So, the Originals has wrapped another season, but this one ends on a much different note than the first. There was no last-minute, gasp-inducing twist. No one came back from the dead (and stayed). Instead, it was an hour about what lengths this family will go to to protect one another and ultimately, to find happiness. In that way, it was oddly simple. And yet, at the basis of all the supernatural drama, this is a fairly simple show. And that’s why it works so darn well.
Act One: We need to talk about Klaus’ plan
We kick things off with Dahlia and her alarmingly deep spell voice. Out in the woods, she’s performing the spell that will link her to Klaus. She will then need a single drop of Hope’s blood to channel the baby’s power. Then? It’s adios for Freya. See, by severing her bond with Freya, Dahlia’s bond with Hope will then become permanent, and only then can the scarring childhood begin.
Only, Dahlia’s plan will have to wait, because as soon as she completes the linking spell, Klaus daggers himself, thereby knocking them both out. Freya then wakes up alone in the woods with her adorable baby niece. (Just a thought: He really should’ve done a babysitting background check on Freya before leaving her alone with his child. I mean, who’s her reference? Dahlia?!)
Back at the compound, Elijah is beside himself with rage. (And I’m loving every minute of it, so yes, it’s our Elijah Moment of the Week.) Covering Gia’s burned corpse, Elijah isn’t exactly in the mood to listen to Cami talk about how Klaus is buying time until they can get the necessary ingredients with which to take down Dahlia. He’d rather yell about how his brother is the worst.
But at least he’s not alone. Also currently yelling about how Klaus is the worst, Marcel is upstairs
breaking my heart waiting for Rebekah to hopefully wake up in her new/old body. The good news? She does! The bad news? Marcel’s eyes are all “I’m in love with you,” but his lips don’t do a damn thing. Instead, Rebekah answers her phone when Klaus—meaning Freya—calls. Bekah then quickly heads downstairs to stop Elijah from yelling at the messenger.
As excited as Elijah is to see his original sister back in all her blond glory, he’s none too happy with the answer to the “Why isn’t Hayley answering her phone?” question. Spoiler: Klaus turned her into a wolf. Or as Elijah so elegantly puts it, Klaus chose to “condemn her to the body of a beast.” Even when he’s angry, that man is a poet.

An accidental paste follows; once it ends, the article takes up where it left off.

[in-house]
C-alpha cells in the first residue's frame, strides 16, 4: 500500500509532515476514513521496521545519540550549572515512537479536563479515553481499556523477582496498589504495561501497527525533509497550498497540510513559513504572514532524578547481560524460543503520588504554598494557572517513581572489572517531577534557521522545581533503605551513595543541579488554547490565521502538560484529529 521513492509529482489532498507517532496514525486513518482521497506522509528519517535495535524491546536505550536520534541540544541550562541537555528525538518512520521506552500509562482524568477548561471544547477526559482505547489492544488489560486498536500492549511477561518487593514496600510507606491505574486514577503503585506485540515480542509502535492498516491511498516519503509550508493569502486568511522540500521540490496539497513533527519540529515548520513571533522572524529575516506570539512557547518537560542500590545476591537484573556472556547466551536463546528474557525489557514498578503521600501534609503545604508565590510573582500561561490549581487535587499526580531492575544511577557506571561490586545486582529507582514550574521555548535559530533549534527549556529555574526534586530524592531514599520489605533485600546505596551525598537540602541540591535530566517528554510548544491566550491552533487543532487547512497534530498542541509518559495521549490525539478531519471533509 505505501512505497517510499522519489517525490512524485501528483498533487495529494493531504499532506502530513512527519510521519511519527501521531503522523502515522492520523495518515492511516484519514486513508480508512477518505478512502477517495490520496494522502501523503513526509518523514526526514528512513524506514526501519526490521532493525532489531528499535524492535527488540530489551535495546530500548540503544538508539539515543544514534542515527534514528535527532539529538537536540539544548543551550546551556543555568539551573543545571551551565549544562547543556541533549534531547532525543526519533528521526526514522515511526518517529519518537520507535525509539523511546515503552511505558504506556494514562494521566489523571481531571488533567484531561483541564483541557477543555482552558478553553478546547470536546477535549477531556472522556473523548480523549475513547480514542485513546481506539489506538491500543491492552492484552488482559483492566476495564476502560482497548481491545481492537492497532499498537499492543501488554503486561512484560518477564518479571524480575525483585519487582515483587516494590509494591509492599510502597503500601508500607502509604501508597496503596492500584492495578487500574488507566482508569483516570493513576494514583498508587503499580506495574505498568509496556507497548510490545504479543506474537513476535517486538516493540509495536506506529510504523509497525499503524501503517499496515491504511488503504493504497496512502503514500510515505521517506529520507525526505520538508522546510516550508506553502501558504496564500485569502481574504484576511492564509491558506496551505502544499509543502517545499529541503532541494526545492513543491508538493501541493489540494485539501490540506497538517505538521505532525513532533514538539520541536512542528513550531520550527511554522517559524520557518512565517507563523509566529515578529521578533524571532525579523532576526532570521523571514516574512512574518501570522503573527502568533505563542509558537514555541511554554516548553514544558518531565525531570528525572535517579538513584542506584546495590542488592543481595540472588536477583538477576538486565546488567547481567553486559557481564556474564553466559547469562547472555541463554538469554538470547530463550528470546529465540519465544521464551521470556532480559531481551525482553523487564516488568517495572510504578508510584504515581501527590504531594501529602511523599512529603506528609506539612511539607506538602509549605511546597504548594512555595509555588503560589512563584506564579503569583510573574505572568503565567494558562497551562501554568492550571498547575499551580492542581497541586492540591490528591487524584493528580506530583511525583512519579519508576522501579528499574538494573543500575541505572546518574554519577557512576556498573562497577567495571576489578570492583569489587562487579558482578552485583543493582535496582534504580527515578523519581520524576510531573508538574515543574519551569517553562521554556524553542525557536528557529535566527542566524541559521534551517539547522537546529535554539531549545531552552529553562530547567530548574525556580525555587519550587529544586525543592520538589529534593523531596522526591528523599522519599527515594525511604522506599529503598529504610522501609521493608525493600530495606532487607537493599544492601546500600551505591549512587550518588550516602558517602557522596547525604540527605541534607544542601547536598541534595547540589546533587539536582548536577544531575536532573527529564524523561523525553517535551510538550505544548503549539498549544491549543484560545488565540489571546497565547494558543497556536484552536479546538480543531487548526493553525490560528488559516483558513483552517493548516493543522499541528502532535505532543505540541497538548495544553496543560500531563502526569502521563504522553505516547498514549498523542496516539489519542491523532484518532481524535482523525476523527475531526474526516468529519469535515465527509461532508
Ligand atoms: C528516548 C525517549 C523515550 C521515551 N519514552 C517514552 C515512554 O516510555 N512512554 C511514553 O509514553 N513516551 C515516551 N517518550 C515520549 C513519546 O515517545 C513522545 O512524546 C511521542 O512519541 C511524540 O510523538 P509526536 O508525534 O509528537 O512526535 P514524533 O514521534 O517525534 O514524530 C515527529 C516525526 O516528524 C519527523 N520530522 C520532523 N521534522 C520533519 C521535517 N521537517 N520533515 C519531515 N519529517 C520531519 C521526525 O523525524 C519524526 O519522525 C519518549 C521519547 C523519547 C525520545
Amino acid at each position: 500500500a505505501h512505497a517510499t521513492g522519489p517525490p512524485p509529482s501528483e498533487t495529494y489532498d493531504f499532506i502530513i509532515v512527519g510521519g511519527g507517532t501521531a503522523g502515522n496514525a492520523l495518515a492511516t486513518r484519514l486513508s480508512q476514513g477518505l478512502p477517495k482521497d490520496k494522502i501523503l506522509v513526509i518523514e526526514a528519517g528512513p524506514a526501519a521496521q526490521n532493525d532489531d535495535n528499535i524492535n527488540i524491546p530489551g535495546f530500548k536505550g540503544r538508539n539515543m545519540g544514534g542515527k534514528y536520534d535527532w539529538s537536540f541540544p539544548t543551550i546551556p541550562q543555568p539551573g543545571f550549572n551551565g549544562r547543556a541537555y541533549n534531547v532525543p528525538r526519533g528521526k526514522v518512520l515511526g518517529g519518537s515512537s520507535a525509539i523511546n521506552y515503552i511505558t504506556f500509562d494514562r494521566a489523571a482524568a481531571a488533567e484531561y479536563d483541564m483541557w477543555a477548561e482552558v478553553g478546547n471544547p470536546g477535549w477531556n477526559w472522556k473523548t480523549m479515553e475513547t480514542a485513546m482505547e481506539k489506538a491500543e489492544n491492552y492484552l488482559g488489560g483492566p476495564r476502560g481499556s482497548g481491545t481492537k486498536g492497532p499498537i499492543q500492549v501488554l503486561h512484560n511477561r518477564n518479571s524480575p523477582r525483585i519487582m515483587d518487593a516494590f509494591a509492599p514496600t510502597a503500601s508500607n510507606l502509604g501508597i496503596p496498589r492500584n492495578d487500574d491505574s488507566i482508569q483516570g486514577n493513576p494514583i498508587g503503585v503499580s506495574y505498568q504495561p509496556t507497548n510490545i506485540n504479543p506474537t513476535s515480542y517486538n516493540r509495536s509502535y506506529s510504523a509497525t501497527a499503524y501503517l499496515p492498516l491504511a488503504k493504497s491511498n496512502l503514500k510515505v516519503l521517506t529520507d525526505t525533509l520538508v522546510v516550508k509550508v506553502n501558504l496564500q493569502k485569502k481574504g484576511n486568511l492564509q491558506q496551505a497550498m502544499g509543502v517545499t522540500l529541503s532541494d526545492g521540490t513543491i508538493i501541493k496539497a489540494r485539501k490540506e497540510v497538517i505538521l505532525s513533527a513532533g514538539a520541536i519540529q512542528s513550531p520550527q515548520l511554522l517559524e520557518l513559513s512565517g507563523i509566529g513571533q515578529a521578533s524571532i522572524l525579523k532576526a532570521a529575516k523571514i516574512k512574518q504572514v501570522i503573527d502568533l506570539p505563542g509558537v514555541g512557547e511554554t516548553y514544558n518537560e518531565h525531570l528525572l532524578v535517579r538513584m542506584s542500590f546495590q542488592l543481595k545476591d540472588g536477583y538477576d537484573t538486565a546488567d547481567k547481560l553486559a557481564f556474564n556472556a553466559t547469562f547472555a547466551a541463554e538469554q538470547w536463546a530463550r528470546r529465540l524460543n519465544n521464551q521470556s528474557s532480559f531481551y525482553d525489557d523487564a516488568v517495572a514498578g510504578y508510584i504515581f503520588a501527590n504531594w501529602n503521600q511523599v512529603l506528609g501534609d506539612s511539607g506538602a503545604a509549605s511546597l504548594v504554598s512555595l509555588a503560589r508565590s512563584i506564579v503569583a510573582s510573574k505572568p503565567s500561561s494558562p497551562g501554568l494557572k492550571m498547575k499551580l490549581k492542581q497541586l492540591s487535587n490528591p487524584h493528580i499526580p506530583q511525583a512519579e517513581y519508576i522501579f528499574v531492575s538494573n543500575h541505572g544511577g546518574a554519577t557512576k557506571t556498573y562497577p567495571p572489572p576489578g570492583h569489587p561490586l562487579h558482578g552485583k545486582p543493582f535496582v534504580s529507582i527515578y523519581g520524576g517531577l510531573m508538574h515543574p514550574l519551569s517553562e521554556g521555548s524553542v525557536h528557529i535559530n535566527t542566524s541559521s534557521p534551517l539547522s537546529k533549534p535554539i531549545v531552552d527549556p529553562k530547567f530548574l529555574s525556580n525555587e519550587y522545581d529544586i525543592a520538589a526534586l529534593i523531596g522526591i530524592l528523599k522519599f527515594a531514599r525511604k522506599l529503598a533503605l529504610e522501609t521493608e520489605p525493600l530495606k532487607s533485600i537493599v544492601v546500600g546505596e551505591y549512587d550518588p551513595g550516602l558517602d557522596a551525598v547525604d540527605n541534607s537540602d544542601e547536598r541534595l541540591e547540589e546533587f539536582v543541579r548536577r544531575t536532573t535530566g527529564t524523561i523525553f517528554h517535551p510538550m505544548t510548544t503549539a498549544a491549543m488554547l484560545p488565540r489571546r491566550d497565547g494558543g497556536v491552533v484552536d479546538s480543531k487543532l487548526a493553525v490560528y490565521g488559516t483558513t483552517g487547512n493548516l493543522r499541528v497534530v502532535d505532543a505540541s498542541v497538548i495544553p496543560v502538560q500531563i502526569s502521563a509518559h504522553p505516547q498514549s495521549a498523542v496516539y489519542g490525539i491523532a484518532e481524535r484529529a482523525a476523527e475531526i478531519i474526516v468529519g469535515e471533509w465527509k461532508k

But eloquent or not, Elijah has to put his feelings aside, because Klaus’ plan has left Freya alone with Hope, and finally, somebody in this world uses their vamp speed appropriately. Elijah gets to Freya in like, literally less than a minute, where he quickly informs her that Dahlia never loved her most of all. Instead, it’s Esther’s ashes that they need to take down Dahlia, and that’s why they’re going to trick Davina into resurrecting mommy dearest.
Speaking of whom, Davina is currently using “earth magic” to turn dirt and ash into Kol’s flesh and bone. Thanks to the ancestor’s granting her one-time-only access to the power she needs, Davina is finally going to get her beloved boy toy back. At least, that’s what she thinks.
So while Davina sets things in motion, Elijah and company take Dahlia and Klaus’ bodies back to the compound, where the dagger in Klaus’ chest starts melting. (Can you get any sort of poisoning from gold, because if so, he’s definitely getting it right now.) And that leaves the Originals with no choice: They have to follow Klaus’ plan, no matter how angry they are at Klaus.
With that in mind, Elijah and Rebekah head out to dig up their mother—Happy Belated Mother’s Day!—where Rebekah proves that she’s just as eloquent as her older brother. Why is she mad at Klaus? Because once again, she’s built to take a life and robbed of the chance to create it. Seriously? This dialogue is so beautiful I feel inadequate to even recap it.
So while Elijah and Rebekah wax poetic and burn their mother’s casket—typical Monday stuff—Marcel and Freya search for Kol’s ashes. Long story short: Davina has already gotten to them and Freya couldn’t care less … because she finds the White Oak Stake.
Act Two: Resurrection gone wrong
At the cemetery, Davina is about to bring Kol back when Rebekah walks in, performs the equivalent of a mic drop with the reveal of her new/old body, and then distracts Davina while Elijah swaps out Kol’s ashes for Esther’s. You can imagine Davina’s disappointment when the person she resurrects has breasts (and has clearly gotten her roots done recently).
Rebekah quickly puts Davina in a sleeper hold while Elijah slaps some magic-resistant chains on Esther, who’s standing by watching all the action unfold wearing nothing but a sheet. Don’t worry Esther, somebody will find you some bright red lipstick and in a few moments, you’ll look literally better than you ever have before.
Back at the compound, Freya is about to kill Klaus with the White Oak Stake when Klaus stops her. Yep, he’s awake. And so is Dahlia.
It takes about .5 seconds for Dahlia to get her hands on the White Oak Stake, but Klaus isn’t worried. He and Dahlia are linked … right? Wrong! Remember that whole melting dagger thing? Yep, it broke the link between them, which means Dahlia is free to kill Klaus. Quick! Somebody show her a picture of the Salvatore brothers! She’d never kill those hunks.
Never mind, no need. Marcel is there to tackle Klaus out of the way, but by the time Klaus and Marcel can get to Hope, she’s already had her hand pricked by some of Dahlia’s plants. Now, Dahlia has everything she needs. (She also has Freya, but no one seems to be too worried about that.)
With the big battle looming overhead, Marcel asks Davina for help finding Dahlia, asking her to postpone her war on the Mikaelsons until this Dahlia stuff has blown over. And while Marcel does that, Klaus also asks a friend for help: He asks Cami to watch over Hope at the jazz club that is a magic-free zone. She’s still a little hung up on the whole you-bit-me thing, but Klaus promises to make it up to her.